The Benefits of a Skype Premium Account

The Skype Without Restrictions, And Whether It’s Worth

Skype screen share becomes premium; Google+ Hangout = free
See-ming Lee 李思明 SML/Flikr/CC BY 2.0

Skype Premium is a service plan for Skype that gives you more than what you get with the ‘free Skype’ that everyone uses. You are much limited with free use, mostly because not everyone you need to contact uses Skype or is available on Skype at that particular moment to take your VoIP call. So Skype Premium is the paid plan that gives you some (still limited) possibility to go round these restrictions.

Let’s see what’s in it and whether it is worth paying for.

Who is Skype Premium For?

The plan is open for anybody who can pay, but who will find interest in paying for it? You will most probably consider the plan if you are one of these:

  • People who need to make calls to non-Skype phones in a particular country. That would be mainly for business or for replacing a home phone service.
  • People who make international calls to one country often.
  • Collaborators using multi-party video conferencing.
  • Collaborators needing to share their screens.

What it Costs

The cost of Skype Premium is somewhat interesting. That is however contextual, in the sense that if what is offered (see below) stands as a definite advantage for you, then the small price is indeed interesting. Consider the features and the avenues and possibilities they open, and see first whether there is any worth for you in it. Simply said, it’s either a great deal or no deal at all, as I see it.

So, to be a Premium user, you pay $7 per month, plus VAT. You are billed half that price if you make payment for a whole year, which amounts to something like $42 plus VAT. Not very expensive.

Pay attention to VAT as it does add up to a considerable difference in the final price. Also, you might want to try some features of the service plan for a day, which is a possibility offered before payment.

What Skype Premium Offers

Skype gives free unlimited voice and video calls to all users that communicate within the Skype network, that it Skype-to-Skype calls. Video calls are free for only one-to-one participant. Now Skype Premium offers these additional possibilities:

  • Free unlimited calls to landline and mobile phones to one country of your choice.
  • Group video calling between more than two persons in a call, up to a maximum of 10.
  • No ads.
  • Live customer support through chat.
  • Group screen sharing.

Is it Worth?

Let’s analyse these features, so you can see if it fits you.

Unlimited free calling to country of your choice. This can be very interesting since it can allow you to have a full-fledged phone service for only $4 a month. Since you get to choose one country for unlimited calling, you only have to select the country you are in, and use Skype to make all your local calls. But this would apply only to a very small percentage of Skype users. Why?

Firstly, you can make unlimited calls to both landline and mobile phones in only 4 countries: the US, Canada, Singapore and Hong Kong. If you live in these countries, the Premium plan is definitely an interesting option to consider as a landline replacement phone service.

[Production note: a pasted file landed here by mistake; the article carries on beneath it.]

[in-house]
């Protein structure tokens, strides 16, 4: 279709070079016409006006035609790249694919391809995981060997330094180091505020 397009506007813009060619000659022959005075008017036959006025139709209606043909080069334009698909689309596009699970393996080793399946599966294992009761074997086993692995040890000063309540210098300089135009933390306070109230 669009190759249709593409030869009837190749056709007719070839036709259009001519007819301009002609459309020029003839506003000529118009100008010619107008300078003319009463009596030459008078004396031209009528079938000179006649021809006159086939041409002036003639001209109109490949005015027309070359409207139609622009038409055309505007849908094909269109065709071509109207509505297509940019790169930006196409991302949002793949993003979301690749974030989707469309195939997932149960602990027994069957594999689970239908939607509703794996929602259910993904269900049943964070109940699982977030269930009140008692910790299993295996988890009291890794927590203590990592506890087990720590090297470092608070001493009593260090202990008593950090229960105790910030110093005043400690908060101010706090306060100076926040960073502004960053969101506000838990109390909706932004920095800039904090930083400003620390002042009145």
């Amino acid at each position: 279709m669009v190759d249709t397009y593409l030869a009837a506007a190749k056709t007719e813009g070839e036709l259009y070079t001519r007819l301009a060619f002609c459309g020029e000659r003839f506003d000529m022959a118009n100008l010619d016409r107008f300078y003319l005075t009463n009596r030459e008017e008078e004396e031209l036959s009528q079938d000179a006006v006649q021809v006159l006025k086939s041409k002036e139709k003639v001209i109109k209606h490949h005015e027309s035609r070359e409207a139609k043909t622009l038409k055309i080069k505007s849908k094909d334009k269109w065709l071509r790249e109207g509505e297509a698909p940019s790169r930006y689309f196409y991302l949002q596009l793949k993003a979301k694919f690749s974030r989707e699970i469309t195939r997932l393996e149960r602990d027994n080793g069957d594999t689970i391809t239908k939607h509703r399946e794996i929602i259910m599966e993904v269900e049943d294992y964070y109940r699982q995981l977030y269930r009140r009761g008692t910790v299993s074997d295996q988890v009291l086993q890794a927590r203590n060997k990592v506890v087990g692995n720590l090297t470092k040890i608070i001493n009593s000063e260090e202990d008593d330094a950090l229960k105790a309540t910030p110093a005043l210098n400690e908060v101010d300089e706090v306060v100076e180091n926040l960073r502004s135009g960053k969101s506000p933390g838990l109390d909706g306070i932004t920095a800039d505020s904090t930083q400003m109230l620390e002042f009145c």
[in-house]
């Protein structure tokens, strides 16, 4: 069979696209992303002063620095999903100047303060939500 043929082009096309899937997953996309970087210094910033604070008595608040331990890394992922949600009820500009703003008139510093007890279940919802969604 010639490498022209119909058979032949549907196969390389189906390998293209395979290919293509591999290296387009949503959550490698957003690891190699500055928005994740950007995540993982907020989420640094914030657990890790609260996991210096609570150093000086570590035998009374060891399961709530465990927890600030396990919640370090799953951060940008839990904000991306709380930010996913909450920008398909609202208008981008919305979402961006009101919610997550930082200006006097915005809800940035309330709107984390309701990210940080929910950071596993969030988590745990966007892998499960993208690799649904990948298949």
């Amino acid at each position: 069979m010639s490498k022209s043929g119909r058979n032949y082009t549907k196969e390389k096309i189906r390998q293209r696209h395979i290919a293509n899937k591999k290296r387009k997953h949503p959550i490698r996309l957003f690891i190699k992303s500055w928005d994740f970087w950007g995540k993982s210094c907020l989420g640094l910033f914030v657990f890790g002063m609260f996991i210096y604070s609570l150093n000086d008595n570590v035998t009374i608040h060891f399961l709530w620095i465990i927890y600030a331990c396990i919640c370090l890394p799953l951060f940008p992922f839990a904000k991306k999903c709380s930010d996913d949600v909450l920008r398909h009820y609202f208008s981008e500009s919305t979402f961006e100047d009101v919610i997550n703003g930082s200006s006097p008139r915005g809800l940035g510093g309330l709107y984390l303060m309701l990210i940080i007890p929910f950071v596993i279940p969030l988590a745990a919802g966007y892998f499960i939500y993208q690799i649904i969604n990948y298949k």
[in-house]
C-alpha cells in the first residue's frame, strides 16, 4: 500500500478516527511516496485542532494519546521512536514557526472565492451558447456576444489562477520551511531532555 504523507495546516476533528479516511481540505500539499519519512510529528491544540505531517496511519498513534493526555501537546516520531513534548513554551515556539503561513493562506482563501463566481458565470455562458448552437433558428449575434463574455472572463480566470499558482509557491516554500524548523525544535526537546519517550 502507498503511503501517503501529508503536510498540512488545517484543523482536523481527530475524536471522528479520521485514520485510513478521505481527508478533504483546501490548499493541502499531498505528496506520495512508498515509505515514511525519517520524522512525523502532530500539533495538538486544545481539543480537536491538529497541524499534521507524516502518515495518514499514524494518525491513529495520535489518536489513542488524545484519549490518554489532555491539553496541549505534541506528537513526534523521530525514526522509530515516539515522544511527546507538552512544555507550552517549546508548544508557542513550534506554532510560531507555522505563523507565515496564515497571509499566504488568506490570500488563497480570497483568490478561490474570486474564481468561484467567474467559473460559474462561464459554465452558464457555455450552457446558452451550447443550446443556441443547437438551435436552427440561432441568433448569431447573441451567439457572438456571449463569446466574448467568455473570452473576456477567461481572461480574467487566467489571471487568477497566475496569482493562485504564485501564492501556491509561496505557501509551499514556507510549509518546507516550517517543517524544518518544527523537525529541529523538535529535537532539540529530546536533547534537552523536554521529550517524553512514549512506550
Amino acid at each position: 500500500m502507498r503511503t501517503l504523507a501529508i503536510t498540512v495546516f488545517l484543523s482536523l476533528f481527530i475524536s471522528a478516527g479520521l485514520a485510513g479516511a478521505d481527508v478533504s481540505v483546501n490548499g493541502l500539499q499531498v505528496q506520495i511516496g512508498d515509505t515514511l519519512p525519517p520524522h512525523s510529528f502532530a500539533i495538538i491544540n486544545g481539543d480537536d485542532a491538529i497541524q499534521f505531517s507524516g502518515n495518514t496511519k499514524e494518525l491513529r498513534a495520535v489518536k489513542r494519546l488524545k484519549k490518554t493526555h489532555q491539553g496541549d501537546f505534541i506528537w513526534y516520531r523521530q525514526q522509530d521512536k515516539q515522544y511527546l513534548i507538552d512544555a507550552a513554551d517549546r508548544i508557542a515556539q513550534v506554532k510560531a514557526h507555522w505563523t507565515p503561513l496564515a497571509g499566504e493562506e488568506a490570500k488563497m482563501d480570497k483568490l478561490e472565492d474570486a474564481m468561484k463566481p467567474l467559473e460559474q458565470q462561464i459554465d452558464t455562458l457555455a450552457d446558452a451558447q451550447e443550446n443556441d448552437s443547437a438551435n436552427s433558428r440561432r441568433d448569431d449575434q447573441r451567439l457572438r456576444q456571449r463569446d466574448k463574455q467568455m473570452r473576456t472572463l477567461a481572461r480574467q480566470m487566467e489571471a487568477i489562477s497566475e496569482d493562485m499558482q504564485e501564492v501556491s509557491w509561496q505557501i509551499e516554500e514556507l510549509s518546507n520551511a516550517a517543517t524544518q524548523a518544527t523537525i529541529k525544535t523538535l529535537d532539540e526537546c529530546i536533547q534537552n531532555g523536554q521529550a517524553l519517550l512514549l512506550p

Then there is another quite short list of around 40 countries to which you can only call landline phones. In some of them, only a bunch of cities are covered. Now this is serious restriction. Huge telephony consumers like China, India, and Brazil, to name but a few, are not in the list. For the other listed countries, you can’t call to mobile phones, which in nearly all countries, largely outnumber landline phones.

With respect to saving money on calls, I see that those who will really benefit from Skype Premium are those living in the 4 countries where calls are free to both landline and mobile phones, and to those in other countries who make frequent calls to these destinations.

Multi-party video calls. 10 persons is the maximum you can fit into a video conversation with Skype Premium, but Skype recommends 5 persons at most if you want to keep good call quality. This option might interest remote collaborators, be it in business, education or simply social networking. But if you are seeking simply a multi-party video conferencing solution, there are free and better options out there. OoVoo is an example, which allows up to 12 participants per video call, for free. So unless you have really strong reasons (like for example, to take advantage of Skype’s huge user base), paying for a Premium is according to me not the best solution for multi-party video calling.

Group screen sharing. Free screen sharing can be obtained in other apps, but this is an activity that does not come alone – it is part of a collaborative process that involves voice and video chat. This feature is therefore more a complement to the group video calling feature. It allows you to share pictures, snaps, presentations and other stuff that show on the screen.

Eliminated ads. Some users don’t even notice that Skype shows ads. Skype says these are shown in some countries, but to my taste, they are not cumbersome and disturbing enough to pay for their removal.

Live support chat. Do we really need that? Maybe you do, but Skype is so popular that people are speaking about each and every detail of it in hundreds of forums worldwide. Paying for live customer support would be more appropriate for a customized or niche product, one that is rare or complex.

That wouldn’t be Skype.

Bottom Line

Skype Premium is rather cheap, but only if you find it worth for your case. Make it your home or office phone service, but you are only a small percentage of all Skype users to do that. If the unlimited free calling option does not seem worthwhile, the other features will not convince you.

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